On the day following the Britannia arrived, with one hundred and twenty-nine male convicts, stores, and provisions on board; and on the 16th the Admiral Barrington, the last of the ten sail of transports, anchored in the cove. This ship had been blown off the coast, and fears were entertained of her safety, as she left the cape with a crippled main-mast and other material defects. She had on board a captain and a party of the New South Wales corps, with two hundred and sixty-four male convicts, four free women, and one child. She had been unhealthy too, having lost thirty-six convicts in the passage, and brought in eighty-four persons sick, who were immediately landed. Her stores and proportion of provisions were the same as on board of the other ships.
The whole number of convicts now received into the colony, including thirty on board the Gorgon, were, male convicts one thousand six hundred and ninety-five; female convicts one hundred and sixty-eight; and children nine. There were also eight free women (wives of convicts) and one child; making a total number of one thousand eight hundred and eighty-one persons, exclusive of the military. Upwards of two hundred convicts, male and female, did not reach the country.
Of the ten sail of transports lately arrived, five, after delivering their cargoes, were to proceed on the southern whale fishery, viz the Mary Ann, Matilda, William and Ann, Salamander, and Britannia. Melville, the master of the Britannia, conceiving great hopes of success on this coast from the numbers of spermaceti whales which he saw between the south cape and this port, requested to be cleared directly on his coming in, that he might give it a trial; and, the governor consenting, his ship was ready by the 22nd (a week after her arrival), and sailed on the 24th with the other whalers.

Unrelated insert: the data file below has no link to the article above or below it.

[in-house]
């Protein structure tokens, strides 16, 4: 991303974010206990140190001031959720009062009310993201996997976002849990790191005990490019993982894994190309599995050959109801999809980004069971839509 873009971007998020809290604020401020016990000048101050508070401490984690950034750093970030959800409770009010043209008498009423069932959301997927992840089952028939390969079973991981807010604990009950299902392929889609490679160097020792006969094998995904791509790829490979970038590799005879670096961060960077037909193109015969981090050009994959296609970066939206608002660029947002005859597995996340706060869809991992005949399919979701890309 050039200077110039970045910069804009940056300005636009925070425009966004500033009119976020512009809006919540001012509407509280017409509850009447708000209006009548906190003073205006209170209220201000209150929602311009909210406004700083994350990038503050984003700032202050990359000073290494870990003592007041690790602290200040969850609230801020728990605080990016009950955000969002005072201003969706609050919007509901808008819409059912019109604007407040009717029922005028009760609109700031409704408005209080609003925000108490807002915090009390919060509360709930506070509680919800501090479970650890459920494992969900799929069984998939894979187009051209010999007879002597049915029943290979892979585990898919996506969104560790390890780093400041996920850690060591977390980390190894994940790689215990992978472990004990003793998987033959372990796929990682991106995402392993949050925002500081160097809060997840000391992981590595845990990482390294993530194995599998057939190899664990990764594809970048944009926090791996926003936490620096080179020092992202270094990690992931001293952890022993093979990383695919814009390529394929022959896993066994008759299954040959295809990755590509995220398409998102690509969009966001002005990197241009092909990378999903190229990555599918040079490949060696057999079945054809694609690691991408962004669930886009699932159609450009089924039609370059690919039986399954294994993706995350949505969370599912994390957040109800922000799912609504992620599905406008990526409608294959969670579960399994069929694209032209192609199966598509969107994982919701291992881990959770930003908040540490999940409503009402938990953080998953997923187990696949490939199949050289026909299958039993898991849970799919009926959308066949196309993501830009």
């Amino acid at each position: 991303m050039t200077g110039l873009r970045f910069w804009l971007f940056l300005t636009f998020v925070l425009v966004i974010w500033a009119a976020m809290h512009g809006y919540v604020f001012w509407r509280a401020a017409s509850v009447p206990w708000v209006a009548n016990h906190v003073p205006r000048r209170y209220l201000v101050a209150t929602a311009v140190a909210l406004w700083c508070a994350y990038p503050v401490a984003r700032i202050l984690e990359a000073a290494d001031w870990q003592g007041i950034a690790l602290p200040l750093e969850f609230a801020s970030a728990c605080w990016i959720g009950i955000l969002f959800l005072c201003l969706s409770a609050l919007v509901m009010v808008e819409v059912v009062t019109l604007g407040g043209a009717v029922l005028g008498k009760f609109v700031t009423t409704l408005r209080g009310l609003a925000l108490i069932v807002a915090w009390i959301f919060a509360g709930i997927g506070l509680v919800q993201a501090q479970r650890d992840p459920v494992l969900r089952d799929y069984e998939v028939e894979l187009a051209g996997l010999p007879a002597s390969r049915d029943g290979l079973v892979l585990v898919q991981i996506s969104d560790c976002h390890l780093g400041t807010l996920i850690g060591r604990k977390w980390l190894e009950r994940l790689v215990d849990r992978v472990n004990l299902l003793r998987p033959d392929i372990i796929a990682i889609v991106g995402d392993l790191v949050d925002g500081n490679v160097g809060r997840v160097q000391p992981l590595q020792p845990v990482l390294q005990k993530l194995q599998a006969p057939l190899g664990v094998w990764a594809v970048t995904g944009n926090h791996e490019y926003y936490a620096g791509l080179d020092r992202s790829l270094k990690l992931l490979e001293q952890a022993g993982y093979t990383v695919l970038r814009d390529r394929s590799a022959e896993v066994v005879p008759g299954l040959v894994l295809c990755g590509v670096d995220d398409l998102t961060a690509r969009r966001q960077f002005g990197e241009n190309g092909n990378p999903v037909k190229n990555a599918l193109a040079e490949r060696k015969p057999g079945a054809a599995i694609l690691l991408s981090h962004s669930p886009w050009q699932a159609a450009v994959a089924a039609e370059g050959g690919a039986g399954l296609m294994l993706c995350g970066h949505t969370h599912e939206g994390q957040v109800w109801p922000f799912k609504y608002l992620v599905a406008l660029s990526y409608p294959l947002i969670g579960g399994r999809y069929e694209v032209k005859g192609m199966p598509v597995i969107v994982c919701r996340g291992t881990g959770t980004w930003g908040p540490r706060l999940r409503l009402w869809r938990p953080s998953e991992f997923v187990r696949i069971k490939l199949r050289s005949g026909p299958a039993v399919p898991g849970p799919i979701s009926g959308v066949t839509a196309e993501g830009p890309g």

The Queen, Atlantic, Active, Albemarle, and Admiral Barrington, after being discharged from government employ, were to proceed to Bombay, by consent of the East India Company, and load home with cotton upon private account under the inspection of the company’s servants at that settlement, provided the cotton should be afterwards sold at the company’s sales, subject to the usual expenses (their duty only excepted), and provided the ships did not interfere with any other part of the company’s exclusive commerce*.
[* Notwithstanding this provision, which was expressed more at large in the licence given by the company, and which extended to the prohibition of every article except the stores and provisions put on board by government, there was on board of these ships a very large quantity of iron, steel, and copper, intended for sale at a foreign settlement in India, with the produce of which they were to purchase the homeward-bound investment of cotton.]